Does it violate the GPL v3 if I were to use a gpl licensed firmware with my closed-source hardware that I am selling? Or do both have to be open-source, or do I just have to make the firmware source freely available?


  • While it might not be applicable, what version of GPL?
    – user40980
    Commented Apr 8, 2014 at 20:42
  • Ahh, GLP v3. Will update the original question.
    – user126331
    Commented Apr 8, 2014 at 20:45

1 Answer 1


There are lots of cases of consumer devices using GPL'd firmware. TiVo was the big name one because certain people were annoyed that even though TiVo released their changes, you couldn't take that and make your own changes and put it on your TiVo because they locked their boxes. In fact that's what caused the "TiVo'isation" clause in the next version of the GPL (v3).

However, even GPLv3 doesn't require that the hardware be open source (to the best of my knowledge, IANAL). The GPLv3 seems to say that if you pulled a TiVo then you'd have to release the software changes you made and provide instructions/tools to allow people to replace the firmware on the device with new firmware that they create with their own changes.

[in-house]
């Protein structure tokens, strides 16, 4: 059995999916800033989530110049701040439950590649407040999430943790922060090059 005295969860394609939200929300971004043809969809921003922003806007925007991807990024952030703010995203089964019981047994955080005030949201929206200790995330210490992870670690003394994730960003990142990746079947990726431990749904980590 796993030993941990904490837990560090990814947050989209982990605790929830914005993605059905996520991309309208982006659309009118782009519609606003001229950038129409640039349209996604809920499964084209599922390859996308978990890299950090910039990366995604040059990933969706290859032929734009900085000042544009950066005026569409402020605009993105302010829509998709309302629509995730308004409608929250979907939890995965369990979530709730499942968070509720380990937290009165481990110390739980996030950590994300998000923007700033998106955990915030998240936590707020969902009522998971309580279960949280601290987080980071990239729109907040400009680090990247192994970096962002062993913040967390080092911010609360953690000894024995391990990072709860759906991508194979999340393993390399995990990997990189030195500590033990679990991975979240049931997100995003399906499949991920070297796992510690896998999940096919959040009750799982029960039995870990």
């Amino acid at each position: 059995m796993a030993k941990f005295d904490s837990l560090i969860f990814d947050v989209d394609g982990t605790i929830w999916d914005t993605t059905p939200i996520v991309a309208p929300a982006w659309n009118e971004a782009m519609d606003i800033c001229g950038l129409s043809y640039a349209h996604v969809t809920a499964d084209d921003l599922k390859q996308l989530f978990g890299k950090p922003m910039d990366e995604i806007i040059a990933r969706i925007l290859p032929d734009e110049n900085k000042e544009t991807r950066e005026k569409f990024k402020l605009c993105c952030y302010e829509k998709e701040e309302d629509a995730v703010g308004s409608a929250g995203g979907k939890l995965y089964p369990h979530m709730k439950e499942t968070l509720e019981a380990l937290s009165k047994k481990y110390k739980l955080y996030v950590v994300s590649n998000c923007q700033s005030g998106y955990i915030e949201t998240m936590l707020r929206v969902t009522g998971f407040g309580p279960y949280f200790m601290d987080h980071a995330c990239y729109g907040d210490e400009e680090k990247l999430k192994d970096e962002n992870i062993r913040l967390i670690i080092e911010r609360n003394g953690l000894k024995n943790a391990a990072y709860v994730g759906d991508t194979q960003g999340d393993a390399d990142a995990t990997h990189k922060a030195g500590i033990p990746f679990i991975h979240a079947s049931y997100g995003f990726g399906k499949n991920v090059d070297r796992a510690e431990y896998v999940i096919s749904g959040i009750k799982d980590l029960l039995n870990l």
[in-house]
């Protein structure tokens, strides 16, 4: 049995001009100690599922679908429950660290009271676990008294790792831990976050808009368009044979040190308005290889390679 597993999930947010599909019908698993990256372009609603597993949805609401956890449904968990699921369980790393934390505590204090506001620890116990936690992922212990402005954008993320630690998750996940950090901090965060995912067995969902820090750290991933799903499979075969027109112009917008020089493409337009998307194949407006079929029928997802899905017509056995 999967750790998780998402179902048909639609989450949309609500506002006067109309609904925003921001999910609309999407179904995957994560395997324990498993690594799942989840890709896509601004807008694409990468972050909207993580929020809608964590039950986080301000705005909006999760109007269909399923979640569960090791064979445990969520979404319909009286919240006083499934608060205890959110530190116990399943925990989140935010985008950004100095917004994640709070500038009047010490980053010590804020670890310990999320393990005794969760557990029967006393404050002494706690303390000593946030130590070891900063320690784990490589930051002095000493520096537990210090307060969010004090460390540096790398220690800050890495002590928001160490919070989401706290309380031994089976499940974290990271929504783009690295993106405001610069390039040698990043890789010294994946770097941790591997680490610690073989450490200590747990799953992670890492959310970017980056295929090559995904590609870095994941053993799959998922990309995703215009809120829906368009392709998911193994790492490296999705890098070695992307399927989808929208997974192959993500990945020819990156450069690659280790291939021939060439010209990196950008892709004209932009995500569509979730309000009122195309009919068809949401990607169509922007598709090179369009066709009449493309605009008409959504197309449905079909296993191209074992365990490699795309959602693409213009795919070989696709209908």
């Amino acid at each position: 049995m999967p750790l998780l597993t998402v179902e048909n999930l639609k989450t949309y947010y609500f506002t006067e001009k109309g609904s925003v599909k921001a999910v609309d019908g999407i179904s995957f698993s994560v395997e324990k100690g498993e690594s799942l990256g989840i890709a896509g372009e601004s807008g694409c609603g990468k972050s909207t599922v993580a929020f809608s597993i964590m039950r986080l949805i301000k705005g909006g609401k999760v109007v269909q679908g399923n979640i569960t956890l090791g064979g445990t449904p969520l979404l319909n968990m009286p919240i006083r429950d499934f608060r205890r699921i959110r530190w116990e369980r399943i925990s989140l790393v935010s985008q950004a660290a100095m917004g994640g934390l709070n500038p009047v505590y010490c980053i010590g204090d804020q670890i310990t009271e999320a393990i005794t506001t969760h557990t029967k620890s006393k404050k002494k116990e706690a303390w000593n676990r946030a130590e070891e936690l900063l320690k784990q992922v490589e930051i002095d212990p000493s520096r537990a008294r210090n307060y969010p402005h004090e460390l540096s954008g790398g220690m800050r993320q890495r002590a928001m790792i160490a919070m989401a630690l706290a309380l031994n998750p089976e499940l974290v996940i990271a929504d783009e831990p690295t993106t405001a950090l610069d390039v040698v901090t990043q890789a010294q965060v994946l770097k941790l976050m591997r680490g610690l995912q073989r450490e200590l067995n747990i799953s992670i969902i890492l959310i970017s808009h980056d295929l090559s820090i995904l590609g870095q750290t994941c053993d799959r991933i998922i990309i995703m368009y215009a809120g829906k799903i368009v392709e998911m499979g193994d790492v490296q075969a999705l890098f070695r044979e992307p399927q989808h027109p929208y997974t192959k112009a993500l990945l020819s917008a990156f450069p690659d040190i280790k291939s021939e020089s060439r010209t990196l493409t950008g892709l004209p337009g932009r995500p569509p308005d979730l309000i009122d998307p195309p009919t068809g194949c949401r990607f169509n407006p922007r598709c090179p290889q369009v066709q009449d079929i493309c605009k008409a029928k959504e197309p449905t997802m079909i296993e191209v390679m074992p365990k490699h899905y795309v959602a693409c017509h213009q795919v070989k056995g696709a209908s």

Pretty much any CPU out there isn't open source, so how could vendors sell any hardware that had GPL software on it?

That said, you should thoroughly read the license before using it. I have read it, and I don't recall anything about requiring the hardware to be open source.

  • Good point about GPL software running on closed-source CPUs. I am pretty sure Intel have not open sourced the design to my i7, even if much of the documentation is publicly available.
    – user22815
    Commented Apr 8, 2014 at 21:36
  • Thanks guys, this gives me some leads on making sure I do everything right. Cheers!
    – user126331
    Commented Apr 8, 2014 at 22:01

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